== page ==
2022 Oscar Predictions: BEST ACTRESS (May)
As it’s early in the year, we have a lot of ‘lead or supporting?’ questions lingering in the air, as we often do. Namely, Cate Blanchett and Rooney Mara in Nightmare Alley. When the pair were nominated as lovers in Todd Haynes’ 2015 film Carol, Blanchett went lead and Mara went supporting despite the latter having more screen time and as the film’s entry point. She was nominated in lead at the Golden Globes and also won the Cannes Best Actress prize. In the past, it wasn’t difficult to earn double lead nominations from a film (in either lead category) but we haven’t had two lead actress nominees from the same film since Geena Davis and Susan Sarandon in 1991’s Thelma & Louise so actors and publicists have been weary to attempt to push for it.
Kirsten Dunst in Jane Campion’s The Power of the Dog is a potential category toss-up. Based on Tom Savage’s 1967 novel about two ranch brothers torn between the same woman, the film could be more centered around Benedict Cumberbatch’s character Phil, a nasty homophobe, than Dunst’s Rose or Jesse Plemons’ George. There are echoes of Giant and Brokeback Mountain here, which could plunk Dunst into an Elizabeth Taylor/Michelle Williams size of a role. I’m willing to say she could find herself in lead but will cover my bets at the moment and highlight her here and in supporting actress.
Frances McDormand just won her third Best Actress Oscar, something even Meryl Streep hasn’t been able to accomplish, and she’ll be right back in the mix with The Tragedy of Macbeth directed by husband Joel Coen (without Ethan for the first time), who helmed her first win. What I’ve heard about the film has been phenomenal (black and white lensing, 4:3 ratio, very different than previous Coen efforts) but there might be some settling on a category for McDormand here. That said, she was able to beat that argument with her Fargo win and the amount of clout and industry respect she’s accrued since then, she can do whatever she wants.
Once again, Netflix is going to have its hands full with contenders in all categories and Best Actress is one of them. On top of Kirsten Dunst in The Power of the Dog mentioned above, at TIFF last year they picked up Oscar winner Halle Berry’s directorial debut Bruised, which she also stars in as a former MMA fighter struggling to regain custody of her son and restart her athletic career. They have Ana de Armas as Marilyn Monroe in Blonde, based on the highly fictionalized book of the inner life of the Hollywood bombshell by Joyce Carol Oates and from director Andrew Dominik. They picked up Rebecca Hall’s Passing out of Sundance, which stars Tessa Thompson and Ruth Negga as two Black women in the 1920s who pass as white and the privilege that affords them. Oscar winner Sandra Bullock in the Untitled Nora Fingscheidt aka Unforgiven and Oscar winner Jennifer Lawrence in Adam McKay’s star-studded blockbuster Don’t Look Up plus Oscar nominees Jessica Chastain in The Good Nurse and Melissa McCarthy in The Starling and Riley Keough in The Guilty also highlight the Netflix list and we’re only in May.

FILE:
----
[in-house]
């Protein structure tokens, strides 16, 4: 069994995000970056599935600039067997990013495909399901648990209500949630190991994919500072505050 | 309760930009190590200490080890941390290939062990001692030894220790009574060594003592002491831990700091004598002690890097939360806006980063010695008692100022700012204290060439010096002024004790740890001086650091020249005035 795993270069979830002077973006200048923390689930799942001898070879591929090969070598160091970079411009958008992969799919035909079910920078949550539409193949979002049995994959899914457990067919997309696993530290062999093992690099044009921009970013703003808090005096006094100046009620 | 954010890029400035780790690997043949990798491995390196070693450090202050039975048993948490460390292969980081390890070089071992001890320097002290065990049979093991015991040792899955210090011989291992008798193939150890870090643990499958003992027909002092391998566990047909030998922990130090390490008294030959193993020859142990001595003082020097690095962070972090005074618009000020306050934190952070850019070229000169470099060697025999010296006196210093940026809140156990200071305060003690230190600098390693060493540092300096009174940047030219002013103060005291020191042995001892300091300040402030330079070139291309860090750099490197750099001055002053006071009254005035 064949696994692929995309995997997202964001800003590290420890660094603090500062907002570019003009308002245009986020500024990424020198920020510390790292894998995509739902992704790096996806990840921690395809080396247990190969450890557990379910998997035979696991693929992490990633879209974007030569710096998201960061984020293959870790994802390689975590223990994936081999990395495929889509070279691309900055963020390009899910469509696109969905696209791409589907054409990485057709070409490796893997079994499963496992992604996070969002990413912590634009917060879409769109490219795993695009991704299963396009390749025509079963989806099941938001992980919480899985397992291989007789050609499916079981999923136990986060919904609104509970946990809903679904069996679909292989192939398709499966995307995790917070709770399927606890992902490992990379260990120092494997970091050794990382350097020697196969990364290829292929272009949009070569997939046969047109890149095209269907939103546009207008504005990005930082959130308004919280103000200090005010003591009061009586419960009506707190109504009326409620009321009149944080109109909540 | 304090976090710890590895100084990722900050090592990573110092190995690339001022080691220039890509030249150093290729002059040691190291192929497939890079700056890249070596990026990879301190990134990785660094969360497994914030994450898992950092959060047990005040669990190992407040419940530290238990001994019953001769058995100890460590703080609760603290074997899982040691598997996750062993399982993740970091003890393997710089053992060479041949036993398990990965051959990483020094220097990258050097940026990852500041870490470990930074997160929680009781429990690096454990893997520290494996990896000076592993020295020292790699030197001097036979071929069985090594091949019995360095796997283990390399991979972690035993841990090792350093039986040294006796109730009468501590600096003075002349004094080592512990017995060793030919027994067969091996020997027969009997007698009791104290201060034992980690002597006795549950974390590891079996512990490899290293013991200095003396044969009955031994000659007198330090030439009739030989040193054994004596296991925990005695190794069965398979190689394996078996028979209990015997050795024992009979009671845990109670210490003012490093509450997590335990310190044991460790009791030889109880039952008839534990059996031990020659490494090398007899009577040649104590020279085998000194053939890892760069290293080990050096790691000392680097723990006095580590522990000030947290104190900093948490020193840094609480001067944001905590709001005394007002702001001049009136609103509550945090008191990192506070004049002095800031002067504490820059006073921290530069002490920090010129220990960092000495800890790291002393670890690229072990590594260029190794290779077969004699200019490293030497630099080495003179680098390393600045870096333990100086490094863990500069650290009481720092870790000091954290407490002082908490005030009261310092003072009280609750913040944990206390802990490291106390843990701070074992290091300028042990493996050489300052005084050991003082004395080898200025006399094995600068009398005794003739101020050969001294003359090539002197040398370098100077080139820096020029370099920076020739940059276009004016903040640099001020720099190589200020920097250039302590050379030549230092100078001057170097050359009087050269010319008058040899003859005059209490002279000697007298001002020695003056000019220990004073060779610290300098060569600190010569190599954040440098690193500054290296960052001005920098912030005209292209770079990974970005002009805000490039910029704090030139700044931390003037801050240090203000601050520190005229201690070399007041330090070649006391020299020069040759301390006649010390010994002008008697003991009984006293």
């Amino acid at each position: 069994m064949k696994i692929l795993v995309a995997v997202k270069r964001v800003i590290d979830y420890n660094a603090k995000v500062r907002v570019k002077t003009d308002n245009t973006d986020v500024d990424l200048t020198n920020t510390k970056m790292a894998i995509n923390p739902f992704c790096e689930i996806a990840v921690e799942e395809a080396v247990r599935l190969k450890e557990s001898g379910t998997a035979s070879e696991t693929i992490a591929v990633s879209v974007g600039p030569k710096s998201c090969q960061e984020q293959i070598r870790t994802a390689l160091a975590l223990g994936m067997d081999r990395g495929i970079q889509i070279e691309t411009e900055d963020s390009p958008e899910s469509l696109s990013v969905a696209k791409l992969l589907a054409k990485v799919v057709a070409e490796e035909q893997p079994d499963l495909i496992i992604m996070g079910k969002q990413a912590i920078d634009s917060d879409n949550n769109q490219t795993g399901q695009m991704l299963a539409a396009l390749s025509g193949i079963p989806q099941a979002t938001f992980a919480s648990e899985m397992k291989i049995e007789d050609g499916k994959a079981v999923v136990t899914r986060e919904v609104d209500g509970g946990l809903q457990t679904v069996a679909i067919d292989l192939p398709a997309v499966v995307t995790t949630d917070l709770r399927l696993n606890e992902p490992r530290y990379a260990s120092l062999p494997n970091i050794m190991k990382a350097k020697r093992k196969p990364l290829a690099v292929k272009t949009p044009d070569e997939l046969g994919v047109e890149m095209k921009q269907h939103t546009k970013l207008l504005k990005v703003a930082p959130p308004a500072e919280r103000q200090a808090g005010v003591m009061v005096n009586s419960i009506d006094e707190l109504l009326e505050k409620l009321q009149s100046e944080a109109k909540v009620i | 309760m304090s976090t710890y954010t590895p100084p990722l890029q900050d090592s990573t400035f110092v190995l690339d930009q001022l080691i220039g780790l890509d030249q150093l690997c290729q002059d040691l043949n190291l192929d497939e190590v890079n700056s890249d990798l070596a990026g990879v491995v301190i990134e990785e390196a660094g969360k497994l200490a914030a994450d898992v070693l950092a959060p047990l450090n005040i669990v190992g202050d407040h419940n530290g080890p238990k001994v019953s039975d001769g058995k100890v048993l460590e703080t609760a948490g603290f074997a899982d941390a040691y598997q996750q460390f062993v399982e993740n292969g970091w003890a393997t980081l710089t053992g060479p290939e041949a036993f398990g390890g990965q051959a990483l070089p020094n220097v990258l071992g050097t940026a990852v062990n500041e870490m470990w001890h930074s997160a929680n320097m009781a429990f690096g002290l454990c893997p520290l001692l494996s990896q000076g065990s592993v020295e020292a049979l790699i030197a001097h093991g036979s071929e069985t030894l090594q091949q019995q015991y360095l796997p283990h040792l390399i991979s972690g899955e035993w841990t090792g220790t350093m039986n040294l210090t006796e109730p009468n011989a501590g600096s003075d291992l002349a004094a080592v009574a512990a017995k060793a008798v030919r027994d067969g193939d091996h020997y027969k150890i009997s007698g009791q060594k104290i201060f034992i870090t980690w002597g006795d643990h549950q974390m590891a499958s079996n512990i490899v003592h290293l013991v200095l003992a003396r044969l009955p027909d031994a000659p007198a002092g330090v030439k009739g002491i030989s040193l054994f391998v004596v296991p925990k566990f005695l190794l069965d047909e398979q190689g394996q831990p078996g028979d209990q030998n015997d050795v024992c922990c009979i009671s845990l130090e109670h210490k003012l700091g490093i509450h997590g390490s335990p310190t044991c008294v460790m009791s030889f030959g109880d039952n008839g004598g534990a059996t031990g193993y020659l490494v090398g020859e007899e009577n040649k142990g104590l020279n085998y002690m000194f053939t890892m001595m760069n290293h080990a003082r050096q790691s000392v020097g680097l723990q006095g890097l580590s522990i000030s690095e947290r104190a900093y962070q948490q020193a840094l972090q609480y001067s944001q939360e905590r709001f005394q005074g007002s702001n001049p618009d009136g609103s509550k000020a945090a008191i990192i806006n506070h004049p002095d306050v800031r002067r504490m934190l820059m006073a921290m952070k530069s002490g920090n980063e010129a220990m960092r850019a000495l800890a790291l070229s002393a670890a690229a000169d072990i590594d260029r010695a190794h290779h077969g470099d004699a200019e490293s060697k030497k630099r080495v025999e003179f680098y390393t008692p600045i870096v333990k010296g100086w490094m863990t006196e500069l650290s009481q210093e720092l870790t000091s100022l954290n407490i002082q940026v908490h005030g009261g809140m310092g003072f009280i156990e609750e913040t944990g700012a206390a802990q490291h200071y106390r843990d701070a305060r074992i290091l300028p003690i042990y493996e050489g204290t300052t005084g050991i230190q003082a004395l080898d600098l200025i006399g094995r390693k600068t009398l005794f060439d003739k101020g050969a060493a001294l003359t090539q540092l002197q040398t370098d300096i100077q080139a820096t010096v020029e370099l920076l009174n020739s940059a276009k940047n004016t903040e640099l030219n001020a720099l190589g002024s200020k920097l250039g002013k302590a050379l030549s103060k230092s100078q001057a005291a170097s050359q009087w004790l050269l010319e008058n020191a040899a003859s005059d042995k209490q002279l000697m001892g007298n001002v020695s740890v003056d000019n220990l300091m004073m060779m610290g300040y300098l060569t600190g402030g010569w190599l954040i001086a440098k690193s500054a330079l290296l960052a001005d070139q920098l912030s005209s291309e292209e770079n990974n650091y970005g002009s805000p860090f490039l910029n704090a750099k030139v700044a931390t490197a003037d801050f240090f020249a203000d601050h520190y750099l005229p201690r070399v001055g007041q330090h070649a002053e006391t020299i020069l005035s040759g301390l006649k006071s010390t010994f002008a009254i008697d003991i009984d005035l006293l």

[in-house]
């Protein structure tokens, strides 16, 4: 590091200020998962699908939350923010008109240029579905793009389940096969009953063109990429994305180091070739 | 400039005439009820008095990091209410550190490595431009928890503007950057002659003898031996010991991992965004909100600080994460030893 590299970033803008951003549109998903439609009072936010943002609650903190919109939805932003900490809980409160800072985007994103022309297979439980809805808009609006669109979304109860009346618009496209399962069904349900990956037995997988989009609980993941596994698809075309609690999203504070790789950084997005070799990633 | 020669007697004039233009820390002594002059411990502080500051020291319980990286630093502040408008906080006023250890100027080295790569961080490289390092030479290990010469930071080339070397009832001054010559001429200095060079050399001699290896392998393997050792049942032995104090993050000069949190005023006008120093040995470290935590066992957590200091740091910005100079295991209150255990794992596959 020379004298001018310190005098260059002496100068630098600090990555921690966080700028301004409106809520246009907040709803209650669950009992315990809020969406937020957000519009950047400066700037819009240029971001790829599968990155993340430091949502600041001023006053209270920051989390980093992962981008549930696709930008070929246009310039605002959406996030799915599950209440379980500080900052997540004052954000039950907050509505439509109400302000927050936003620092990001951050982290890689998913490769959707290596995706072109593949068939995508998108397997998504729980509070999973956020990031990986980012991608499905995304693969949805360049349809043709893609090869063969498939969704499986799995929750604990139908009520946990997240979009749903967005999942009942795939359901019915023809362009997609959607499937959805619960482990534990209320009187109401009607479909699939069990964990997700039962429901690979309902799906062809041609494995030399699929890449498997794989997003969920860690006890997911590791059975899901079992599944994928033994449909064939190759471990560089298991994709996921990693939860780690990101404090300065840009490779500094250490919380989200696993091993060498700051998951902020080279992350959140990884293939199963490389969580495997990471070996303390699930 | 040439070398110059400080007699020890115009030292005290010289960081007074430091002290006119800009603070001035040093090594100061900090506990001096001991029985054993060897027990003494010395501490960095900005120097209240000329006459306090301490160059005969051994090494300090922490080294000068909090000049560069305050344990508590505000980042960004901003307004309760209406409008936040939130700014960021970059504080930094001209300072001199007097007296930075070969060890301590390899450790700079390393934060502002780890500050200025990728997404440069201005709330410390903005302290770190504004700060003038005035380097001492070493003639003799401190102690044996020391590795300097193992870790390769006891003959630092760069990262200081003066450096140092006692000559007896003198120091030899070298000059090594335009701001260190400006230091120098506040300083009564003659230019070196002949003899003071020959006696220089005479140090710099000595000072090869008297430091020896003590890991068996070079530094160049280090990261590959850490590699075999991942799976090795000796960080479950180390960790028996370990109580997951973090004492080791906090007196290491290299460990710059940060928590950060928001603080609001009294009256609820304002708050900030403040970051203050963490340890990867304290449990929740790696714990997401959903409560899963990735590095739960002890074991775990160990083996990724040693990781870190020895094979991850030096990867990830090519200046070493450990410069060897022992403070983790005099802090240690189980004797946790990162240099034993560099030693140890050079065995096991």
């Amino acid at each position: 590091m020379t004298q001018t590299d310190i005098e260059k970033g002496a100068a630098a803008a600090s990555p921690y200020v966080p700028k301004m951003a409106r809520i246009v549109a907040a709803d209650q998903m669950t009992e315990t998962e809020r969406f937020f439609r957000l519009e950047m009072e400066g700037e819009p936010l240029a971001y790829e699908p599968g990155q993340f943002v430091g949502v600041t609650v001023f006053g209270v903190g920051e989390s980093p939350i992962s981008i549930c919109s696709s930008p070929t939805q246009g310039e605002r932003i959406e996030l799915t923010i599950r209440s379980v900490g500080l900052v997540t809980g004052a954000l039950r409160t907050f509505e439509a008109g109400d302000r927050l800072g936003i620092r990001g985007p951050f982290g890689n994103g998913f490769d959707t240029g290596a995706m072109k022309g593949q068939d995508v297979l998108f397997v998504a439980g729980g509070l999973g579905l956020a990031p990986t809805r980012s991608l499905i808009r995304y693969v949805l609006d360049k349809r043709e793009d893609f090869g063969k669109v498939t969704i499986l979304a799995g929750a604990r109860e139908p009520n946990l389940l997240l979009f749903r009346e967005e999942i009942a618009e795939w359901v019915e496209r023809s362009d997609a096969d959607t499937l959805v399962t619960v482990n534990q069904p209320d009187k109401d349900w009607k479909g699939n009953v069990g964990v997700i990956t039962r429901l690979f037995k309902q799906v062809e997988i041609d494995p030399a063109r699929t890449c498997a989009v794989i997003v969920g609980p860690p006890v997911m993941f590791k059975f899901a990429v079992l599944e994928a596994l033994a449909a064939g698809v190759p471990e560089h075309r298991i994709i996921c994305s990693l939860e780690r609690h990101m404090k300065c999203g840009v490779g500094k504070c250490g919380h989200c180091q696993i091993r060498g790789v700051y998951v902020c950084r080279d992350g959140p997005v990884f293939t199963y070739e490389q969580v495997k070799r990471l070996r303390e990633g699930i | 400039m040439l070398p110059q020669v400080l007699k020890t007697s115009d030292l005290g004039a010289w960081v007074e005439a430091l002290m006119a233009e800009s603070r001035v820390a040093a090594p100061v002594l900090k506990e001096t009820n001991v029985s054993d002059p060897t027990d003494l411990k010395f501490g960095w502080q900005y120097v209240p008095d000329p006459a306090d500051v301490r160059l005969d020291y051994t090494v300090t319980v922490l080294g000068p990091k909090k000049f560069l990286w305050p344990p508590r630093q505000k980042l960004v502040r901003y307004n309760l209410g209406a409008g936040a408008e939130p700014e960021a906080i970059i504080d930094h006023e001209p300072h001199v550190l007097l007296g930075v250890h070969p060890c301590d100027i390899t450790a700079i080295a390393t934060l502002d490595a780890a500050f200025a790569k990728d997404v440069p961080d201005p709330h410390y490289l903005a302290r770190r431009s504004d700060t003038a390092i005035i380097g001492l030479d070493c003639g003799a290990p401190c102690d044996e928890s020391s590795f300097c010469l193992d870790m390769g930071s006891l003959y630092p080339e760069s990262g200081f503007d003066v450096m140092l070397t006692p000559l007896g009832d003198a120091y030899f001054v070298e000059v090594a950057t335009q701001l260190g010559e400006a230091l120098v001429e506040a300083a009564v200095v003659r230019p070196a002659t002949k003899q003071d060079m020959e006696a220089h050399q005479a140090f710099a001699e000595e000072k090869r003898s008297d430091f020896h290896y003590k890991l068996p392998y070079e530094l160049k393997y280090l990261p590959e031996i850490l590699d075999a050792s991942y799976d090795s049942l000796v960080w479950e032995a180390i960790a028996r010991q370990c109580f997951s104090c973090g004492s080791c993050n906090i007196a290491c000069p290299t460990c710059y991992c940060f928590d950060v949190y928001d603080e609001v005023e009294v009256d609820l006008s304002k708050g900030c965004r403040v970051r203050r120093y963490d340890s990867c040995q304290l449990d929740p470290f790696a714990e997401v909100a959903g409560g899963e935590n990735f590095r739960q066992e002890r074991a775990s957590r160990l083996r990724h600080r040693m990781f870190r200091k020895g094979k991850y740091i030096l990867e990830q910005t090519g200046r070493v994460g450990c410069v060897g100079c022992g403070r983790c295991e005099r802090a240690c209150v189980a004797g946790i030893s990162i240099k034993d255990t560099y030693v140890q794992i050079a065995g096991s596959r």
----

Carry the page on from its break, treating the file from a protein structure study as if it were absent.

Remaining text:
A holdover from last year that was high on my list until the film was pulled due to theatrical closures, Rachel Zegler in West Side Story should be a major contender as the film is across the board. Inevitably the film will be met with the very high bar comparison to the 1961 version that won 10 Oscars but potentially in Zegler’s favor is that Natalie Wood, who played Maria in that version, wasn’t nominated. I think this actually gives Zegler the upper hand as earning a nomination will be purely performance-based rather than a bar to hit from a previous winner or nominee.
No Best Actress chart or conversation this year would be complete without Oscar winner Lady Gaga looking to score her second nod in this category. We’ve all seen the daily images of Ridley Scott’s House of Gucci with Gaga in more wig and costume changes than Madonna in Evita and in a story of such drama and intrigue that it’s bound to be a big player this season.
Last season we saw two Black women nominated in Best Actress in the same year for the first time since 1972. This year has the potential for that not be an anomaly but it doesn’t look great. We have the aforementioned Berry (still the only Black Best Actress in 93 years of Oscar) and Thompson but the most likely contender is another holdover from last year, Jennifer Hudson as Aretha Franklin in Respect. Already an Oscar winner for a musical performance, Hudson was high on prediction lists until the film was pulled, as many others were, because of the pandemic. The film’s release was an odd trek; originally planned for August 2020, MGM moved it to February 2021 in hopes that the pandemic would have possibly run its course. That ran them up against Andra Day in The United States vs Billie Holiday, which was sold by Paramount to Hulu in late December 2020. With Viola Davis in Ma Rainey’s Black Bottom, there became a logjam of famous Black female singer biopics/stories bunched up together. Ultimately, MGM gave in and pulled Respect, which is now back to an August release. As it would pan out, Day and Davis would both be nominated, becoming only the second pair of Black Best Actress nominees ever in a single year.